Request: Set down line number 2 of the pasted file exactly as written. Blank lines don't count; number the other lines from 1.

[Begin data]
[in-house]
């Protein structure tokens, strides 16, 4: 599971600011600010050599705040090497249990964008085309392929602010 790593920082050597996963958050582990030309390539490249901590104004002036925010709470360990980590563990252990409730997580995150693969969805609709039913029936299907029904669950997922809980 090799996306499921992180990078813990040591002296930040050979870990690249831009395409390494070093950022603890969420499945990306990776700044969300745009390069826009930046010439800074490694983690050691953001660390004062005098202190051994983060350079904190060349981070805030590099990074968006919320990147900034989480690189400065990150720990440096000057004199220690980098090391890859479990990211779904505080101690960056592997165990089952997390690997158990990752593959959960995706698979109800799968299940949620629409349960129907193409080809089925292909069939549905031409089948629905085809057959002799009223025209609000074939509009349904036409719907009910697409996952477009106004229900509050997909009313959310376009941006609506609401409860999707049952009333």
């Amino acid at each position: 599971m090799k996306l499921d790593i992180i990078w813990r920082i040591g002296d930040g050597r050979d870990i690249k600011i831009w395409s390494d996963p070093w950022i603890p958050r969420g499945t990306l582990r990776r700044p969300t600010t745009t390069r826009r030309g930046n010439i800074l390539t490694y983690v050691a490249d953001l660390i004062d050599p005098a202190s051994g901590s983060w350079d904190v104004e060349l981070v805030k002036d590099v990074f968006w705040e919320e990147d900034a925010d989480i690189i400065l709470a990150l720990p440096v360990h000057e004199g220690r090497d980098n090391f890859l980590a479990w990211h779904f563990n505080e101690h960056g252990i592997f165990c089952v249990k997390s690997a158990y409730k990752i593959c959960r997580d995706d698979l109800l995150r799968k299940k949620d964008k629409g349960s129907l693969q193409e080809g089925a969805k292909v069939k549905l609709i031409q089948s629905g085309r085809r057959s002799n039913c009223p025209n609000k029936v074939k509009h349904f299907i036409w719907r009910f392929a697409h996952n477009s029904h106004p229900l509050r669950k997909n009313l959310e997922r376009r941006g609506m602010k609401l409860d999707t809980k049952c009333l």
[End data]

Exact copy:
């Protein structure tokens, strides 16, 4: 599971600011600010050599705040090497249990964008085309392929602010 790593920082050597996963958050582990030309390539490249901590104004002036925010709470360990980590563990252990409730997580995150693969969805609709039913029936299907029904669950997922809980 090799996306499921992180990078813990040591002296930040050979870990690249831009395409390494070093950022603890969420499945990306990776700044969300745009390069826009930046010439800074490694983690050691953001660390004062005098202190051994983060350079904190060349981070805030590099990074968006919320990147900034989480690189400065990150720990440096000057004199220690980098090391890859479990990211779904505080101690960056592997165990089952997390690997158990990752593959959960995706698979109800799968299940949620629409349960129907193409080809089925292909069939549905031409089948629905085809057959002799009223025209609000074939509009349904036409719907009910697409996952477009106004229900509050997909009313959310376009941006609506609401409860999707049952009333």